Cost or desired effect? Surely the newer styled but dated
    modern lenses are either sharper or have more contrast I&#39;d think. Anyway, just curious. </td></tr></table><span class='postcolor'>
    It&#39;s because we&#39;re all old, and still broke from buying the lenses when they were new

    Honestly, when the negative is 8x10" the difference in resolution betwen an old triple convertible and a brand new aspheric supermulticoated lens is - barely noticeable. Something in between - like my 300mm Xenar, 1960&#39;s, single coated - will be all but indistinguishable from a new lens.

    Many of us seem to leave the new lenses to those who can write them off against taxes or something, and then we buy the old lenses off them when something new comes out. Keeps everybody happy&#33;
    -- Ole Tjugen, Luddite Elitist
    Norway

  7. #17
    bmac's Avatar
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    LOL&#33; It&#39;s probably because they figure a guy like me with a growning family, and a 100 year old camera probably can&#39;t afford one of the newer lenses... and its true&#33;
    hi!

  8. #18

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    </span><table border='0' align='center' width='95%' cellpadding='3' cellspacing='1'><tr><td>QUOTE (chrisl @ May 15 2003, 01:45 AM)</td></tr><tr><td id='QUOTE'> How come all you guys are suggesting older lenses?
    Cost or desired effect? Surely the newer styled but dated
    modern lenses are either sharper or have more contrast I&#39;d think. Anyway, just curious. </td></tr></table><span class='postcolor'>
    1) If they were good enough for Adams who am I to disagree?-))

    cruise this website.

    http://www.hevanet.com/cperez/results.html

    At a small enough aperture you&#39;ll be hard pressed to tell the difference between a coke bottle and the latest most modern item.

    I think the new lenses have better coating. But the designs need that coating more then older designs.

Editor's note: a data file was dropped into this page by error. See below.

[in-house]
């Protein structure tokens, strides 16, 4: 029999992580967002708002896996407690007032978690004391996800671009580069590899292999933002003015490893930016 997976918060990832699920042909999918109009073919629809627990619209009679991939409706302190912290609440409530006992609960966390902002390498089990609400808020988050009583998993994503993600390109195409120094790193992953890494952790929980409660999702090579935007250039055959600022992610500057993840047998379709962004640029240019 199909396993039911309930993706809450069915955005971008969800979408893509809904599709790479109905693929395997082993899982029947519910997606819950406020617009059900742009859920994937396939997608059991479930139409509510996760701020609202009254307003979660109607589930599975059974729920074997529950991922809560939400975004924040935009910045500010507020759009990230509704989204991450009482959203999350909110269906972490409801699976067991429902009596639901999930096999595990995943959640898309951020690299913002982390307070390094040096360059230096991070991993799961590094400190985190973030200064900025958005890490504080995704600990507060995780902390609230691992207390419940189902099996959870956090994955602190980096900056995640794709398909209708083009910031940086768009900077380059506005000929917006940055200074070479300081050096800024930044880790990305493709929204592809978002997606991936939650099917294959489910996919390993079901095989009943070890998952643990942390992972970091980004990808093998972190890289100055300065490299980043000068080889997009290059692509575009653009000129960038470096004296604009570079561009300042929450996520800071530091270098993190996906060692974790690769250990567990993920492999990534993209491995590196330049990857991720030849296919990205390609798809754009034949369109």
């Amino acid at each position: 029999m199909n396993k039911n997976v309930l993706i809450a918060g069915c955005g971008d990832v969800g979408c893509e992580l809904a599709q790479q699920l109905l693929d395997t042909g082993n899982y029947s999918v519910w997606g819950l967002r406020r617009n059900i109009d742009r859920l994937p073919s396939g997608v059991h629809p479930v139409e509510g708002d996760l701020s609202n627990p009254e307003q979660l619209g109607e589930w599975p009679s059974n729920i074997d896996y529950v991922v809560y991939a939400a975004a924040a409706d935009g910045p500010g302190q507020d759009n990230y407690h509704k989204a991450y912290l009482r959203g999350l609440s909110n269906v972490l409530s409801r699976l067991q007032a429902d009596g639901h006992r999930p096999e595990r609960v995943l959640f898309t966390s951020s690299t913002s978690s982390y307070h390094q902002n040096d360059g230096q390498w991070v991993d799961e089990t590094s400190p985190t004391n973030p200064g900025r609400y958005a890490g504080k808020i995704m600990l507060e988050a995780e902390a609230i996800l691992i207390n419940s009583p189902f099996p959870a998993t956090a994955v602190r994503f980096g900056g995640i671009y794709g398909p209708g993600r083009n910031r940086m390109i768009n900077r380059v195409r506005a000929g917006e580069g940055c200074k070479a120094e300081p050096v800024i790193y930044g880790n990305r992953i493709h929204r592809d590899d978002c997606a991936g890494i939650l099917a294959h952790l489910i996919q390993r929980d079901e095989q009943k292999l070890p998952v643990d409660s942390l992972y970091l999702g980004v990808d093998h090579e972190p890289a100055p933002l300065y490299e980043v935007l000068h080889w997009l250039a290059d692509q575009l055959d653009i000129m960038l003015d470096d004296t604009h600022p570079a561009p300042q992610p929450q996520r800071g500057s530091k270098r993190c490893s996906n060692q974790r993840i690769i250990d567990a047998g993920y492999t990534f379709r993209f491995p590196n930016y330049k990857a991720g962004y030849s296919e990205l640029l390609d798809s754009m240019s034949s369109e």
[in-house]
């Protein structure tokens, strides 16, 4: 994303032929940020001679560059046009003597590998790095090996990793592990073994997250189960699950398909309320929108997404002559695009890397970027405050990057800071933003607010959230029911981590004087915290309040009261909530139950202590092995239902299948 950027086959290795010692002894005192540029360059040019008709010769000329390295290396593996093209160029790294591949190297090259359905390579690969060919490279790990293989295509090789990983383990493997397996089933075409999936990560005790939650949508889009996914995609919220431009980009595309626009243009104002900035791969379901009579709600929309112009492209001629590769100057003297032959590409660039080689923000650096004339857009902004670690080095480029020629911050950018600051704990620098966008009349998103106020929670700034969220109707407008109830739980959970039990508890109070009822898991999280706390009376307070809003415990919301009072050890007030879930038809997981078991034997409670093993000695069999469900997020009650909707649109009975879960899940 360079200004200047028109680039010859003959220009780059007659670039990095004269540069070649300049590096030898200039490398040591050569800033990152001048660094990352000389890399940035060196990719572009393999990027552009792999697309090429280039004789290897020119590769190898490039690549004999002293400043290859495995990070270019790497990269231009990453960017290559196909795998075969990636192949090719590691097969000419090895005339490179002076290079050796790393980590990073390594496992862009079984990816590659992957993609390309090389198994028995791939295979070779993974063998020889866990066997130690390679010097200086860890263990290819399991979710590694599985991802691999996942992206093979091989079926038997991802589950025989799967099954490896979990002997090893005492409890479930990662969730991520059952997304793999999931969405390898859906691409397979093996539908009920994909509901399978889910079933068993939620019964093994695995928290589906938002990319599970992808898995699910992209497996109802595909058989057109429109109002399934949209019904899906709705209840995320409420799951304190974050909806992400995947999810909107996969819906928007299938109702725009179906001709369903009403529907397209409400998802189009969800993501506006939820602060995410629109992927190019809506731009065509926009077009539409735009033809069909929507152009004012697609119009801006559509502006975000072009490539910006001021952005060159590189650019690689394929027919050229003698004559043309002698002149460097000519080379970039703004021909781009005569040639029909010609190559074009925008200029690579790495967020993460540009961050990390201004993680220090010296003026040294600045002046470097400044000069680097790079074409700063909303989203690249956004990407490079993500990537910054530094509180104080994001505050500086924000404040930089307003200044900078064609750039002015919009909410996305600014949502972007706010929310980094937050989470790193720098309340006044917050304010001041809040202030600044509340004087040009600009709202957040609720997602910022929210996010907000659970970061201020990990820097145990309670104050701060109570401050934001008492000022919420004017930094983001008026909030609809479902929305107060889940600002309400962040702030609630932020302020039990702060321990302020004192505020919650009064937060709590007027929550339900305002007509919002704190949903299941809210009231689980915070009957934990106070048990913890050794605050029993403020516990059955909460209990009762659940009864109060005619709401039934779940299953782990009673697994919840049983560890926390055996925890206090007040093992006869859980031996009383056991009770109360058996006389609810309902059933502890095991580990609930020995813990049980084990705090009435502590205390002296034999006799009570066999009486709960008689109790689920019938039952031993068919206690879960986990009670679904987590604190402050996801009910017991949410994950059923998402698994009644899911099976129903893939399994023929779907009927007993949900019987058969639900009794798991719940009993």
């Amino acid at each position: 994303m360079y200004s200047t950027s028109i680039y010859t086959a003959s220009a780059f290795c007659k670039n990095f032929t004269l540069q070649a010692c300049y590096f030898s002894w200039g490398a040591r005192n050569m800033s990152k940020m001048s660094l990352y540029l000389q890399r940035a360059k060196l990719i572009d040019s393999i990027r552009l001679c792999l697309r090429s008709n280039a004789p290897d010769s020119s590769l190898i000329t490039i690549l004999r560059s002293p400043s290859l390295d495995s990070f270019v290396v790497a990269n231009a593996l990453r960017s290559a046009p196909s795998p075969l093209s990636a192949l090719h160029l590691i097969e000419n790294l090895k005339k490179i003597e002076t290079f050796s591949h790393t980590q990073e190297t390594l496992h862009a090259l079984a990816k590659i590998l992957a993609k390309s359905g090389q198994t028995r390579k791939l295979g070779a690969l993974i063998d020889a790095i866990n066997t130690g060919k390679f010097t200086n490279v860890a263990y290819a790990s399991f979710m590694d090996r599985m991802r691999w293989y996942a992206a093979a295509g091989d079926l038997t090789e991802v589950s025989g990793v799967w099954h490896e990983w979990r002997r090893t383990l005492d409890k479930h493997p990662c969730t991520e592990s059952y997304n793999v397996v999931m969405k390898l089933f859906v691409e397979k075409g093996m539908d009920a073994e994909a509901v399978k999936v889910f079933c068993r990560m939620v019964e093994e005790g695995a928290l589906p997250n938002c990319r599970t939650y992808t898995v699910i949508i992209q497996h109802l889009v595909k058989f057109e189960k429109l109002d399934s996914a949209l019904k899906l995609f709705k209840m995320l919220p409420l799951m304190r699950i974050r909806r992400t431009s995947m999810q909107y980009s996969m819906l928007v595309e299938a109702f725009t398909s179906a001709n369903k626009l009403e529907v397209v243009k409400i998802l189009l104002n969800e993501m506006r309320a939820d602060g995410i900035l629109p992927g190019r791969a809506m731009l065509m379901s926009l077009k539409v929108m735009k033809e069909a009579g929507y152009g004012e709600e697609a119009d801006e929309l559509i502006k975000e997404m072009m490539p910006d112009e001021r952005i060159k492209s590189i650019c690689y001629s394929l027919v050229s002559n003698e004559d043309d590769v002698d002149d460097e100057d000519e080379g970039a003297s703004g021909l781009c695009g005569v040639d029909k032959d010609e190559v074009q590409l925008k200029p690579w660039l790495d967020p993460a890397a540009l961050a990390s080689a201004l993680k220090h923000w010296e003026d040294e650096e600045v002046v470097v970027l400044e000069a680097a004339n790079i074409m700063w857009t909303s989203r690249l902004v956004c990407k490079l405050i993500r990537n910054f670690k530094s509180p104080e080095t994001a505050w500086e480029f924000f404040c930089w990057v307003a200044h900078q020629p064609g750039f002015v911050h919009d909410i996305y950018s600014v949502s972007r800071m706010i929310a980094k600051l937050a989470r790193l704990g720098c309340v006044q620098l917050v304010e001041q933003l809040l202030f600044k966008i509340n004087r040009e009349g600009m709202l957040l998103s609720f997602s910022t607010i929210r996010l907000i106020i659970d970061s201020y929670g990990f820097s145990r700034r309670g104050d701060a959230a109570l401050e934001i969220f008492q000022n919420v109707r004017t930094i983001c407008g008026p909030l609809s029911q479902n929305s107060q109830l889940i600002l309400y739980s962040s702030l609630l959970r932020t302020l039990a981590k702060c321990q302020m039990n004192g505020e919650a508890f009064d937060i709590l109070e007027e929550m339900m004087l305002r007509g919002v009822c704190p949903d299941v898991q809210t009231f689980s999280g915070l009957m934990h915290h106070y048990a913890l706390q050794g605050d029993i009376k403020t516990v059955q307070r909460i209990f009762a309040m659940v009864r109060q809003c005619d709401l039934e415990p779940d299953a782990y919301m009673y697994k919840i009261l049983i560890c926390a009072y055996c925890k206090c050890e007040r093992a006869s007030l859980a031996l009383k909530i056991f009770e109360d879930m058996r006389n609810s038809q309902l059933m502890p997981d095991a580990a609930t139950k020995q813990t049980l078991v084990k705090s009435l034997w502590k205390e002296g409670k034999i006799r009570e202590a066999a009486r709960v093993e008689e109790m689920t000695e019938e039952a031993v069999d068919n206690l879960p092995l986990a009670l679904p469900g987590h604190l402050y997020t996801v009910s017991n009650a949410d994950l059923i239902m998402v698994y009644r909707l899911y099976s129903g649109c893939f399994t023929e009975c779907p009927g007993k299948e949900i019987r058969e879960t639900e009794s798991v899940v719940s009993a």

2) He asked for an inexpensive barell lens and for once we answered the question asked and not the one we hoped he&#39;d asked?-))

  9. #19
    David A. Goldfarb's Avatar
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    Robert&#39;s answers speak for me as well. Mainly, Brian asked about less costly lenses, and he&#39;s planning to contact print, so the older lenses will do fine.

    Now that I have a few 1960-70s era lenses for my 4x5", which I enlarge, I&#39;m finding that in general I do prefer the more modern lenses for that format, because the older lenses weren&#39;t really designed to bear much enlargement and standards were just different then, but I do prefer the look of an 8x10" or 11x14" contact print made with one of my old Dagors or Heliars to an enlargement from a 4x5" neg made with a more modern lens.
    flickr--http://www.flickr.com/photos/davidagoldfarb/
    Photography (not as up to date as the flickr site)--http://www.davidagoldfarb.com/photo
    Academic (Slavic and Comparative Literature)--http://www.davidagoldfarb.com

  10. #20
    Ole
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    On the subject of older lenses, I&#39;m off to the darkroom (oh joy&#33 to see how a 1934 Voigtländer Heliar fares when enlarging a 9x12cm to 8x10"...

    I already know what 1960s Xenars, APO-Lanthars, Symmars and Angulons can do, as well as my newest lens: 1972 121mm Super-Angulon.

    So far, I see no need to "upgrade" my lenses.
    -- Ole Tjugen, Luddite Elitist
    Norway